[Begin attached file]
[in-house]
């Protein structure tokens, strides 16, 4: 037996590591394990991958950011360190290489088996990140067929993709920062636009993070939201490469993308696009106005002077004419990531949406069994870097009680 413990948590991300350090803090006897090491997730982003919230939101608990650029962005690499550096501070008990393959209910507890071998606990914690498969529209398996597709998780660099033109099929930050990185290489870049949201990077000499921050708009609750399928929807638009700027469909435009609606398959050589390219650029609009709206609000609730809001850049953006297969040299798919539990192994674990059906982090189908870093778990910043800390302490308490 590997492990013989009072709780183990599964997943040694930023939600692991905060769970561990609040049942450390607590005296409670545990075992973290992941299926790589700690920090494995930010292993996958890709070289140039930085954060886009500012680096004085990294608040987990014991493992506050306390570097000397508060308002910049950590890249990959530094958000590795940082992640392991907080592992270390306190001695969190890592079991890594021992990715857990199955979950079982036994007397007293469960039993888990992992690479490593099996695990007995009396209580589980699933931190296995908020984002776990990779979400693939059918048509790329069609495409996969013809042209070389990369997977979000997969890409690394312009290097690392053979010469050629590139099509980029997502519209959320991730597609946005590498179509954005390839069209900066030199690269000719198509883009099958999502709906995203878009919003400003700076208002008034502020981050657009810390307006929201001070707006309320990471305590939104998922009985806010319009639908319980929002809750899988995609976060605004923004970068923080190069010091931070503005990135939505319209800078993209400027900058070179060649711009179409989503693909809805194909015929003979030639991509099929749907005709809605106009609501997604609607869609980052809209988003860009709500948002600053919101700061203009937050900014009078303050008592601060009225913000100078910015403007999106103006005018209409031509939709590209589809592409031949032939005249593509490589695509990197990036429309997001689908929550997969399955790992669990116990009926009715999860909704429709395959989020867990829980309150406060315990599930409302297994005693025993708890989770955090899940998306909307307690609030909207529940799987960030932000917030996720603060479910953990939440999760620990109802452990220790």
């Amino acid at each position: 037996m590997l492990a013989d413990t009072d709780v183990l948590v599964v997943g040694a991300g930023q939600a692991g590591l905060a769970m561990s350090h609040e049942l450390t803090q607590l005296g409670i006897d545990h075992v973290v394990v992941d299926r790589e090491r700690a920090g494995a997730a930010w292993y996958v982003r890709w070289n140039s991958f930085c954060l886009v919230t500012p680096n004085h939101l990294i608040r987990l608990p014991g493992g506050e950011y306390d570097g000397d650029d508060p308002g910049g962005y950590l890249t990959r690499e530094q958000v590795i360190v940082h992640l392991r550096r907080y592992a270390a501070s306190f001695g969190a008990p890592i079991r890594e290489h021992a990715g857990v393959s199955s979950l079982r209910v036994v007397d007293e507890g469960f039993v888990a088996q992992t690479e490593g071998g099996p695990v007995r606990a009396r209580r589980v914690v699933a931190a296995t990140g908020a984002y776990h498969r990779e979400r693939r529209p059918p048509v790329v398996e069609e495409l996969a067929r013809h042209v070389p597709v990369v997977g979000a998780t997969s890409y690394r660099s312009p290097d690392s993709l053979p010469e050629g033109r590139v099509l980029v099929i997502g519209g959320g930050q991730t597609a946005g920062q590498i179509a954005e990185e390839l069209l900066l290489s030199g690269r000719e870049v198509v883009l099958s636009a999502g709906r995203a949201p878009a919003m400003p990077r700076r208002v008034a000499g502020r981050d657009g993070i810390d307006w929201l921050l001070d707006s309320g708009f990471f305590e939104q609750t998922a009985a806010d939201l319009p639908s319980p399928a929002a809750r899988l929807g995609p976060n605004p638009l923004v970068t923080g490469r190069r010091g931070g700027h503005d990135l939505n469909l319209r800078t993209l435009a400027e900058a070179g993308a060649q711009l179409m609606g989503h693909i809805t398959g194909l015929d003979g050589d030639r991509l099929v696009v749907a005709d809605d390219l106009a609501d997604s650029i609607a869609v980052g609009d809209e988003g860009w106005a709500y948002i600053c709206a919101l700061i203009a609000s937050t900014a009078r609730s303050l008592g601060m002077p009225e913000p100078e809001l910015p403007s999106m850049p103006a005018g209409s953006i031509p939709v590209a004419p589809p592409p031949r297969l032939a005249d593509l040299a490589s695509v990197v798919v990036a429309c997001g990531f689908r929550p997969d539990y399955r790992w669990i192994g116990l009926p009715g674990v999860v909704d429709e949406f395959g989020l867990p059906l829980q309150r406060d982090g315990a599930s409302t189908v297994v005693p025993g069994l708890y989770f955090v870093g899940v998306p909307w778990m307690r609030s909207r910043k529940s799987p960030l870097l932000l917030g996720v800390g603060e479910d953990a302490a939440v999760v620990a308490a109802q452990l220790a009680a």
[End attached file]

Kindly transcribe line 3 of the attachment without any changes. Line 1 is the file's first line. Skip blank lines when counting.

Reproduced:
């Amino acid at each position: 037996m590997l492990a013989d413990t009072d709780v183990l948590v599964v997943g040694a991300g930023q939600a692991g590591l905060a769970m561990s350090h609040e049942l450390t803090q607590l005296g409670i006897d545990h075992v973290v394990v992941d299926r790589e090491r700690a920090g494995a997730a930010w292993y996958v982003r890709w070289n140039s991958f930085c954060l886009v919230t500012p680096n004085h939101l990294i608040r987990l608990p014991g493992g506050e950011y306390d570097g000397d650029d508060p308002g910049g962005y950590l890249t990959r690499e530094q958000v590795i360190v940082h992640l392991r550096r907080y592992a270390a501070s306190f001695g969190a008990p890592i079991r890594e290489h021992a990715g857990v393959s199955s979950l079982r209910v036994v007397d007293e507890g469960f039993v888990a088996q992992t690479e490593g071998g099996p695990v007995r606990a009396r209580r589980v914690v699933a931190a296995t990140g908020a984002y776990h498969r990779e979400r693939r529209p059918p048509v790329v398996e069609e495409l996969a067929r013809h042209v070389p597709v990369v997977g979000a998780t997969s890409y690394r660099s312009p290097d690392s993709l053979p010469e050629g033109r590139v099509l980029v099929i997502g519209g959320g930050q991730t597609a946005g920062q590498i179509a954005e990185e390839l069209l900066l290489s030199g690269r000719e870049v198509v883009l099958s636009a999502g709906r995203a949201p878009a919003m400003p990077r700076r208002v008034a000499g502020r981050d657009g993070i810390d307006w929201l921050l001070d707006s309320g708009f990471f305590e939104q609750t998922a009985a806010d939201l319009p639908s319980p399928a929002a809750r899988l929807g995609p976060n605004p638009l923004v970068t923080g490469r190069r010091g931070g700027h503005d990135l939505n469909l319209r800078t993209l435009a400027e900058a070179g993308a060649q711009l179409m609606g989503h693909i809805t398959g194909l015929d003979g050589d030639r991509l099929v696009v749907a005709d809605d390219l106009a609501d997604s650029i609607a869609v980052g609009d809209e988003g860009w106005a709500y948002i600053c709206a919101l700061i203009a609000s937050t900014a009078r609730s303050l008592g601060m002077p009225e913000p100078e809001l910015p403007s999106m850049p103006a005018g209409s953006i031509p939709v590209a004419p589809p592409p031949r297969l032939a005249d593509l040299a490589s695509v990197v798919v990036a429309c997001g990531f689908r929550p997969d539990y399955r790992w669990i192994g116990l009926p009715g674990v999860v909704d429709e949406f395959g989020l867990p059906l829980q309150r406060d982090g315990a599930s409302t189908v297994v005693p025993g069994l708890y989770f955090v870093g899940v998306p909307w778990m307690r609030s909207r910043k529940s799987p960030l870097l932000l917030g996720v800390g603060e479910d953990a302490a939440v999760v620990a308490a109802q452990l220790a009680a």